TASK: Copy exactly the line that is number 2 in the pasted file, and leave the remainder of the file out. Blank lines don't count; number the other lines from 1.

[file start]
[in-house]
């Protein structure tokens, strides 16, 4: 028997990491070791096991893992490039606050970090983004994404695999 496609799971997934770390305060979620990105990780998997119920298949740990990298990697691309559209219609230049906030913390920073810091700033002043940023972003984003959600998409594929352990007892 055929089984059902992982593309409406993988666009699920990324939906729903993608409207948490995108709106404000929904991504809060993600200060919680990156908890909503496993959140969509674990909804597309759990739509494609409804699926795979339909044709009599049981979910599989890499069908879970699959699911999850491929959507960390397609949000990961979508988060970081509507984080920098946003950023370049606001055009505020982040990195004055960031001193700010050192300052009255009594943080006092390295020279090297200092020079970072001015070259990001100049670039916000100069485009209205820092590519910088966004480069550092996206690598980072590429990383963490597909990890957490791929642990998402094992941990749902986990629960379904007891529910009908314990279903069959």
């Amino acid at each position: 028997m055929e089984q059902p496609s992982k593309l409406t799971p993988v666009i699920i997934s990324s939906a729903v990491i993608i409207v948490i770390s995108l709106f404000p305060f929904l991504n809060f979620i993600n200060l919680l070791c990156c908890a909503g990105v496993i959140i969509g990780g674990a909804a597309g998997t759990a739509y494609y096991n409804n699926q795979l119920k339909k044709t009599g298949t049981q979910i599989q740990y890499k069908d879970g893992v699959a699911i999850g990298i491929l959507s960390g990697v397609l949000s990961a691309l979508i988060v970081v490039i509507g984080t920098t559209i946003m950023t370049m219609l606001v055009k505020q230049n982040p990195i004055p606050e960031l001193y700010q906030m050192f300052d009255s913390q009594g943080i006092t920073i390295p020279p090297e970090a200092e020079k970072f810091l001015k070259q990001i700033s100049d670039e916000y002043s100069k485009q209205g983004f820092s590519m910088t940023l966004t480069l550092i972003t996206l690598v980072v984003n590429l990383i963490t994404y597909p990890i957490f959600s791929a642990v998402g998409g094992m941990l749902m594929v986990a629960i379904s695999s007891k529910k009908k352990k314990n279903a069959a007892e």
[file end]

């Protein structure tokens, strides 16, 4: 028997990491070791096991893992490039606050970090983004994404695999 496609799971997934770390305060979620990105990780998997119920298949740990990298990697691309559209219609230049906030913390920073810091700033002043940023972003984003959600998409594929352990007892 055929089984059902992982593309409406993988666009699920990324939906729903993608409207948490995108709106404000929904991504809060993600200060919680990156908890909503496993959140969509674990909804597309759990739509494609409804699926795979339909044709009599049981979910599989890499069908879970699959699911999850491929959507960390397609949000990961979508988060970081509507984080920098946003950023370049606001055009505020982040990195004055960031001193700010050192300052009255009594943080006092390295020279090297200092020079970072001015070259990001100049670039916000100069485009209205820092590519910088966004480069550092996206690598980072590429990383963490597909990890957490791929642990998402094992941990749902986990629960379904007891529910009908314990279903069959």